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An Urban Experience
T. Keuster1
1European Veterinary Specialist in Behavioural Medicine
Man’s best friend
Dogs are the most popular pets globally, owned by
33% of households, followed by cats (23%), fish (12%) and Birds (6%) (GfK 2016). The majority of dog owners consider their pet dog as a close family member, a relative or a best friend. A lovely example on how families treat their pet dog came from a US survey wherein
all respondents reported that they give their pet dog
a holiday present; 87% includes their pet in holiday celebrations; 65% sings or dances for their pet; 52% percent prepares special meals for their pet; 53% takes time off from work to care for their sick pet; and 44% percent takes their pet to work (Walsh 2009).
In families with children, keeping a dog appears to be positively associated with the child’s physical activity, and children who walk their dog are significantly
more likely to play outside, walk locally and are more independently mobile compared with non-dog owners. (Christian et al 2014).
Furthermore, dog ownership appears to provide psychological benefits for the child, in terms of emotional, cognitive, behavioural, educational and social development, and has been associated with a decreased probability of childhood anxiety. Recent papers however stress the importance of long term follow-up studies to understand the true relationship between dog ownership and benefits to child development (Purewall et al 2017).
Pitfalls in human behaviour towards dogs
Humans and dogs have a lot in common. Both are a social species, which means they not only enjoy the presence of a companion, but both are species whose optimal functioning is dependent on social relationships with other members of society. At the same time, optimal functioning within social structures requires effective communication and a mutual understanding of species specific signalling, social gestures and interactions.
For example, social gestures like sitting close to show affiliation, putting one’s arm around someone’s shoulder and restraining someone in a friendly hug, are lovely gestures from a human perspective. Especially young children like to hug dogs as a sign of their friendship, not realising that their (benign) actions might intimidate a dog and induce fear. The fact that the dog freezes and does not move, may lead parents and teachers to think the
dog feels happy with this well-intended attention.
Most of the dog bite accidents with family dogs
result from such seemingly benign (from the human perspective) interactions, hence the importance to stimulate awareness in parents about how their dog behaves when being hugged, petted or approached in different situations (Reisner et al, 2007)
As most dog bites happen in familiar surroundings involving a familiar dog and a child victim, they represent a serious health and safety issue for both families and the pet dogs involved, because injury and trauma to humans risks destroying the human-dog bond, exposing dogs to relinquishment or euthanasia.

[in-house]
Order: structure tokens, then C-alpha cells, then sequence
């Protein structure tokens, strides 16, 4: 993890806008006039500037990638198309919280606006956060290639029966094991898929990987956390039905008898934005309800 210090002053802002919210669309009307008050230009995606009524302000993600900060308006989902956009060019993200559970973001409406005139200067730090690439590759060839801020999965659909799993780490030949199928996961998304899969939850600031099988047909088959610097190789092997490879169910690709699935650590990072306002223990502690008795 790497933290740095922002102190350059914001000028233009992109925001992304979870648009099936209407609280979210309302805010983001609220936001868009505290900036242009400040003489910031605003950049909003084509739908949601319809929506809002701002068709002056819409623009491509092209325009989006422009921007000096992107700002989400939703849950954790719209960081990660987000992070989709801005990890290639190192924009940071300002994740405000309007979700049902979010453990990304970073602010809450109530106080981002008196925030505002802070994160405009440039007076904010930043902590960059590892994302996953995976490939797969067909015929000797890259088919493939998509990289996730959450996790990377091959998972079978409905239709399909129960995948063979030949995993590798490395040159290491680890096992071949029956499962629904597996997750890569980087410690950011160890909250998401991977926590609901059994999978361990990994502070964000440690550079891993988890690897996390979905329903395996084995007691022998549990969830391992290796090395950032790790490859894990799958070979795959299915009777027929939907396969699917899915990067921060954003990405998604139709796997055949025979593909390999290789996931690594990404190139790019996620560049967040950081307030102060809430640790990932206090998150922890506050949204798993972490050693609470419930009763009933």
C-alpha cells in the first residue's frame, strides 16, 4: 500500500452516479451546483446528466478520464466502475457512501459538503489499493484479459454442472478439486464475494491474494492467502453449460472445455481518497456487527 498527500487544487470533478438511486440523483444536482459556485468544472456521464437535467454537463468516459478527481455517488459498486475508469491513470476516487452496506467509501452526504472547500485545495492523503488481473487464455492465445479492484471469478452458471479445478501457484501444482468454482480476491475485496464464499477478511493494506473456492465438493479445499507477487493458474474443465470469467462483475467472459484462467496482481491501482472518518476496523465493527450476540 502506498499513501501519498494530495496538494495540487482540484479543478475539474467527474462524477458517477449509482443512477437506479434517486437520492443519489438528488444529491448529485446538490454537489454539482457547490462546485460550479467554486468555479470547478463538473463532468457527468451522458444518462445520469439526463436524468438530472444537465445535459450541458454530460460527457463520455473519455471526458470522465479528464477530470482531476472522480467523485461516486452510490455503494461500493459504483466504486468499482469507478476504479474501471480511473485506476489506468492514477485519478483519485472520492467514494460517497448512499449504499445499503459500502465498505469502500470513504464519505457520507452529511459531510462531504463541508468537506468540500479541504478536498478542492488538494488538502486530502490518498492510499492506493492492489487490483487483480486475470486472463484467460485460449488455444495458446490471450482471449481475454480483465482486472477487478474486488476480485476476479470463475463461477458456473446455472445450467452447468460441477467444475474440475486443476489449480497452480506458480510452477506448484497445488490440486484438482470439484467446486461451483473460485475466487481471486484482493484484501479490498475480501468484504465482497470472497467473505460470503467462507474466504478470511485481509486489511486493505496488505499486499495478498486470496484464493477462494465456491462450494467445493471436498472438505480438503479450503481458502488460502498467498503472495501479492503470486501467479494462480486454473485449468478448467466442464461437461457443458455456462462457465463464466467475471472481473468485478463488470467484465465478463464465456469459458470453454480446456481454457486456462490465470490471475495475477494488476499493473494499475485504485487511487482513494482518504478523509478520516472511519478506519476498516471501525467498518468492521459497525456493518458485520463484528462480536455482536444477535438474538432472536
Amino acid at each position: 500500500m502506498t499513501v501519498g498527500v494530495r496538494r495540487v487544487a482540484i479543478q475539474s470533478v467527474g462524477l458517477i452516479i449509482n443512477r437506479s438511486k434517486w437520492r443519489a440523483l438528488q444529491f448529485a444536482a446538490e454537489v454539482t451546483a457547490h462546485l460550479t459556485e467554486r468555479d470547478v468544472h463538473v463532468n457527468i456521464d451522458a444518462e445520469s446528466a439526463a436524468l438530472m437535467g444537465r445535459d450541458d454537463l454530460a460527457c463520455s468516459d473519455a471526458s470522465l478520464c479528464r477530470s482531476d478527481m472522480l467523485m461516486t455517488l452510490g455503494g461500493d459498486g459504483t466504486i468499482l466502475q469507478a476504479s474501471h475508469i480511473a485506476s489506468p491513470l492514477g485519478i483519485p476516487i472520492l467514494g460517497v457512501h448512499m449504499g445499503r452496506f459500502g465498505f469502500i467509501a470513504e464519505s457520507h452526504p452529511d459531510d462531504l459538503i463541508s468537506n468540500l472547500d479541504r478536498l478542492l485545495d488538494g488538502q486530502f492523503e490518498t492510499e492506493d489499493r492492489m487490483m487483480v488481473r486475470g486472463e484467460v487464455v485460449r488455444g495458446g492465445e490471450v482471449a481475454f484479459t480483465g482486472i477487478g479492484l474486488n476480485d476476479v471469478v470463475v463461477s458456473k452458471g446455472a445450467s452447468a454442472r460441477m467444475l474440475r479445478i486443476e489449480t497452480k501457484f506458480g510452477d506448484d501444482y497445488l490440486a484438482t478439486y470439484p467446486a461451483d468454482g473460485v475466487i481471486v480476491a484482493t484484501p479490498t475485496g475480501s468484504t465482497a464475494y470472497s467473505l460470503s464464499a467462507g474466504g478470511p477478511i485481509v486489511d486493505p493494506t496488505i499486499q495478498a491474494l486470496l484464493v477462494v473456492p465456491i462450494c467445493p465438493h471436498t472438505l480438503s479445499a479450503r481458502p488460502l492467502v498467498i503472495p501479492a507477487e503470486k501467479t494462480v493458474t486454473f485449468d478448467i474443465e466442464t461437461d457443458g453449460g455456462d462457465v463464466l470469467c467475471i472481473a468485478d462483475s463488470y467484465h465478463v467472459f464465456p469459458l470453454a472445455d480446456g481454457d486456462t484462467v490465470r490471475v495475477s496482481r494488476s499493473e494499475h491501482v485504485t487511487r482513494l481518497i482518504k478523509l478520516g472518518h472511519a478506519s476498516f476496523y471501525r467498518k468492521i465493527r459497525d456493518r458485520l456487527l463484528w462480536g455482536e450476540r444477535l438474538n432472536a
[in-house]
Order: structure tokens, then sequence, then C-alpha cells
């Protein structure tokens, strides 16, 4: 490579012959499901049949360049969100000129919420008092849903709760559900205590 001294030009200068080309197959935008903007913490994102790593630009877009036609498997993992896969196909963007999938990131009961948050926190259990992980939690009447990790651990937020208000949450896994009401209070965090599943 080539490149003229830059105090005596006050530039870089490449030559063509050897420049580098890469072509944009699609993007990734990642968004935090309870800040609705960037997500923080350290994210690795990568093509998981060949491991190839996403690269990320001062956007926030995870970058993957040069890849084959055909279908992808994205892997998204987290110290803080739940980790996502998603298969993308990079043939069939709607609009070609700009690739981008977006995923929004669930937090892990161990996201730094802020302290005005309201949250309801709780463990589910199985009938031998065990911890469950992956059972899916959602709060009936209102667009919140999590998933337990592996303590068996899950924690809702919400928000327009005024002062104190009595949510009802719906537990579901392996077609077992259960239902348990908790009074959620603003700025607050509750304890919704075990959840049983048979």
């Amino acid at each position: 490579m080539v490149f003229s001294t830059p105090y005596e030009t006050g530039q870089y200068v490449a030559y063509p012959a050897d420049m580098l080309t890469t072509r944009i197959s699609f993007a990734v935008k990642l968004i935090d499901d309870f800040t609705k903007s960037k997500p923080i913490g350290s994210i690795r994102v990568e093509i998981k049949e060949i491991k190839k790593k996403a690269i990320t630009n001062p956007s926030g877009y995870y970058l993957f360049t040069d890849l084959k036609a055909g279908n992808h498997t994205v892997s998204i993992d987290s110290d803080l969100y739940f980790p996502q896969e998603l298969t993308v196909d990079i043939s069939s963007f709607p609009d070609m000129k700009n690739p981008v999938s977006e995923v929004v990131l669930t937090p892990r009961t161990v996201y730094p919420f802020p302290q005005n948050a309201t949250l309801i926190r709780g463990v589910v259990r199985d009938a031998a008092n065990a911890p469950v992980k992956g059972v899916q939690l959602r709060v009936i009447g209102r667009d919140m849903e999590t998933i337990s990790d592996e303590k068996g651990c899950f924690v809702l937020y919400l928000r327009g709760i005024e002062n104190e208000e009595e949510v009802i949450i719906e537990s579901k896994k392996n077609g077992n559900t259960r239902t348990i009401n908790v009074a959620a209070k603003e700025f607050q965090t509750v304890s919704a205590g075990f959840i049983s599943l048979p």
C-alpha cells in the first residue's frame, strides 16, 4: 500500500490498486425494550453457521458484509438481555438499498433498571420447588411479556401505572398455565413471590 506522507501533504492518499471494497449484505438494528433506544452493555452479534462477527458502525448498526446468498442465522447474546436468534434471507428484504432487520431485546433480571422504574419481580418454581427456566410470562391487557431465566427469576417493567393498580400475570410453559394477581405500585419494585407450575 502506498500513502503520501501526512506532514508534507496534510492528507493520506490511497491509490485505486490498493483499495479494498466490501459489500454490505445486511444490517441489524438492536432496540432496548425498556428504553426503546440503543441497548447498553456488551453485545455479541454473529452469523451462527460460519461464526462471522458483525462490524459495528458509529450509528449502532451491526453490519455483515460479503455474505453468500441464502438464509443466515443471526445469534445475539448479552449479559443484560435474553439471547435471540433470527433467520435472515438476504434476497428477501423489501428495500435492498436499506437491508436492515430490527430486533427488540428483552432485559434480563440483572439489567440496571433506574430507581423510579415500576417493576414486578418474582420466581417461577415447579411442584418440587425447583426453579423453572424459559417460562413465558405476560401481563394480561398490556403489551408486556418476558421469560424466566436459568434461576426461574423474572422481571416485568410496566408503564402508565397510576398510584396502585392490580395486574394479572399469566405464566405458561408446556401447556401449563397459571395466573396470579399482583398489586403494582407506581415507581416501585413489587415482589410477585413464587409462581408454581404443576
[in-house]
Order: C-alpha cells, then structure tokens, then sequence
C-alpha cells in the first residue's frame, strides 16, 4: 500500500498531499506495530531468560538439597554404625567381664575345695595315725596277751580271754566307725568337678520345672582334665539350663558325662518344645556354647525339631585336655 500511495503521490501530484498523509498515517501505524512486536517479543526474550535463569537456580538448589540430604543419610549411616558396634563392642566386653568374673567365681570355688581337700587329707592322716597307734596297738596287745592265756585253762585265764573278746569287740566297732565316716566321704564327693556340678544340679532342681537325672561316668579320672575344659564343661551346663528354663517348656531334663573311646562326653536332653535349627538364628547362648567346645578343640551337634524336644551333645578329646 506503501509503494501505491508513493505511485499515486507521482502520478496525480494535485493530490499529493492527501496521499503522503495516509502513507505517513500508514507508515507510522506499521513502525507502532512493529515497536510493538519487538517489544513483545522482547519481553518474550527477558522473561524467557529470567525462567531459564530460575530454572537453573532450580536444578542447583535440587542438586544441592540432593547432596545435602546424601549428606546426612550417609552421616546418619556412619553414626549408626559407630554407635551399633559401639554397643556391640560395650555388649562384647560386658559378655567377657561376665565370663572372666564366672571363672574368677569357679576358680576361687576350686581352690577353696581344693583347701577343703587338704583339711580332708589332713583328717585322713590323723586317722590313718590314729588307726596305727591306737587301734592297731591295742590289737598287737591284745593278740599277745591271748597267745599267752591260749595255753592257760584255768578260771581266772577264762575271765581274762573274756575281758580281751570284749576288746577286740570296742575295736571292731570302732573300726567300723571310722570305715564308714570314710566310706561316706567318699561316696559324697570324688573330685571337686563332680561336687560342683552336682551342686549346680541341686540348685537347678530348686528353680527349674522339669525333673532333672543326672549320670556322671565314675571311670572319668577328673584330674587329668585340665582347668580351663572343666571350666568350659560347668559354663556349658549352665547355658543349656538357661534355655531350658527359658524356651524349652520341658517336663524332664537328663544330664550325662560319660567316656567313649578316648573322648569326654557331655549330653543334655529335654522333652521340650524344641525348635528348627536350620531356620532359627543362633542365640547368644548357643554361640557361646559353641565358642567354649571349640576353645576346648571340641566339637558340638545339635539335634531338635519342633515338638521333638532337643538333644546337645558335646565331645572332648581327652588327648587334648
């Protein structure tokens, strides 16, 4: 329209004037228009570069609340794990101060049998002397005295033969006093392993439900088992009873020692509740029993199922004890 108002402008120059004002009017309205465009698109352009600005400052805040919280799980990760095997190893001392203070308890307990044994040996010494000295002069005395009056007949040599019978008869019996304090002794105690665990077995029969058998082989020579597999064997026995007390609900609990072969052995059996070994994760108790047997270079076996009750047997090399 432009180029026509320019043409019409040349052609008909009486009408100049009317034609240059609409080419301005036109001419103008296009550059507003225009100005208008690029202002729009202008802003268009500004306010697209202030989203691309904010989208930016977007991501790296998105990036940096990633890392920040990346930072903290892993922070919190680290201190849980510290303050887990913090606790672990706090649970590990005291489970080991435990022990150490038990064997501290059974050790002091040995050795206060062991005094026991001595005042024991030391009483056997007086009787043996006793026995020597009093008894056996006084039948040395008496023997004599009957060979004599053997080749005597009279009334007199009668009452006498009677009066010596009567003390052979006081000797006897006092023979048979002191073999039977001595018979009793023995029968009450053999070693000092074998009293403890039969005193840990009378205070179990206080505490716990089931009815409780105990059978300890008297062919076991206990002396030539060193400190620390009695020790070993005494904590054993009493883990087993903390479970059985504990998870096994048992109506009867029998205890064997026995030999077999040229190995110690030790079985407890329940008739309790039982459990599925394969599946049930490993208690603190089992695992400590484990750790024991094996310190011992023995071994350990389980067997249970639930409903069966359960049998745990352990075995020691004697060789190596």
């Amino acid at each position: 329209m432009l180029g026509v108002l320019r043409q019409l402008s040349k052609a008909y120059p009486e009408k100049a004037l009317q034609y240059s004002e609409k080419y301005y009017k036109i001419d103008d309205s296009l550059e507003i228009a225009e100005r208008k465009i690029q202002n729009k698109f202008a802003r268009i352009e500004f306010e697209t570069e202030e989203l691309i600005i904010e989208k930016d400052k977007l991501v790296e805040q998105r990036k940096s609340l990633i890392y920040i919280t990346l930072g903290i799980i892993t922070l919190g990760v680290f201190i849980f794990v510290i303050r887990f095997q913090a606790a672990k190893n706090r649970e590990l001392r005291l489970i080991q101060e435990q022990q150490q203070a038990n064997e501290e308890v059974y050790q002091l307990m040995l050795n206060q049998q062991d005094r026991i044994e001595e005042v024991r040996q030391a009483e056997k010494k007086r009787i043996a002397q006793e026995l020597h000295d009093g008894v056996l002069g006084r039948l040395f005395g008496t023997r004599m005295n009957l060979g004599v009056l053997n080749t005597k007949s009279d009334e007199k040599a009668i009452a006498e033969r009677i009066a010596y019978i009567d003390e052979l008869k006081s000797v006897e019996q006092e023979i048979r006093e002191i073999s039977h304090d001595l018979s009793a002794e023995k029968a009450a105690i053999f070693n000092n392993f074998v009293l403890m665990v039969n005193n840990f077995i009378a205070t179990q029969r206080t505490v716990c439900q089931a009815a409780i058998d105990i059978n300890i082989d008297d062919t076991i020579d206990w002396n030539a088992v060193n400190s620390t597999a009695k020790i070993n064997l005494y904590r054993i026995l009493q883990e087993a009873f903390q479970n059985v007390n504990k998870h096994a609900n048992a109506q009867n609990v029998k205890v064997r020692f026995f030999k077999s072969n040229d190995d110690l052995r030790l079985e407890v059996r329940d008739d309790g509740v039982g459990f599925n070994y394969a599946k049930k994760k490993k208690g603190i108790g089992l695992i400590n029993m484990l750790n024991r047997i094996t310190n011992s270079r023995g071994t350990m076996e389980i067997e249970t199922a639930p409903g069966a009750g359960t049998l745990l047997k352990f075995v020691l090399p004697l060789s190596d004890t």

Why a Blue Dog?
In the last three decades ‘Prevent a bite’ programmes mainly were aimed at the age group of 7 years and older and focussed on public safety rules, like how to behave when encountering an unfamiliar dog, and programmes intended to prevent bite accidents at home were non- existent at the time. They also traditionally attempted to teach how to recognize the dog‘s body language. But young children score badly in discriminating dog body language and look mainly at the face of the dog to make their decisions: they will often confuse a frightening with a friendly dog (Lakestani et al.2015).
To fill the gap in dog bite prevention strategies relating to age group (younger than 6 years) and context (at home situations), the Blue Dog team decided to create a dog bite prevention tool for families with young children: The Blue Dog.
The Blue dog – a one Health approach
Due to the complex nature of child-dog interactions, it was considered crucial to establish a multidisciplinary team. The professions involved in the project were veterinarians
( general practitioners and behavioural vets), ethologists, child psychologists, paediatricians and teachers from the Royal College of Fine Arts University of Ghent.
In September 2003, Soraya Verbeke a graduate from the College of Fine Arts, created the “Blue Dog figure”. Being blue; the dog was not like any living dog. The teeth were visible at any moment to indicate that a dog, even being friendly, still had teeth and could represent a danger. The artist’s idea was to transform computer graphics into an interactive programme with click animation. In that way, children would be able to choose a way of reacting by pressing an action button. The situation would develop depending upon the child’s choice.
In order to explore the viewpoints on dog bite prevention, 52 people with relevant expertise in the field of dog bite

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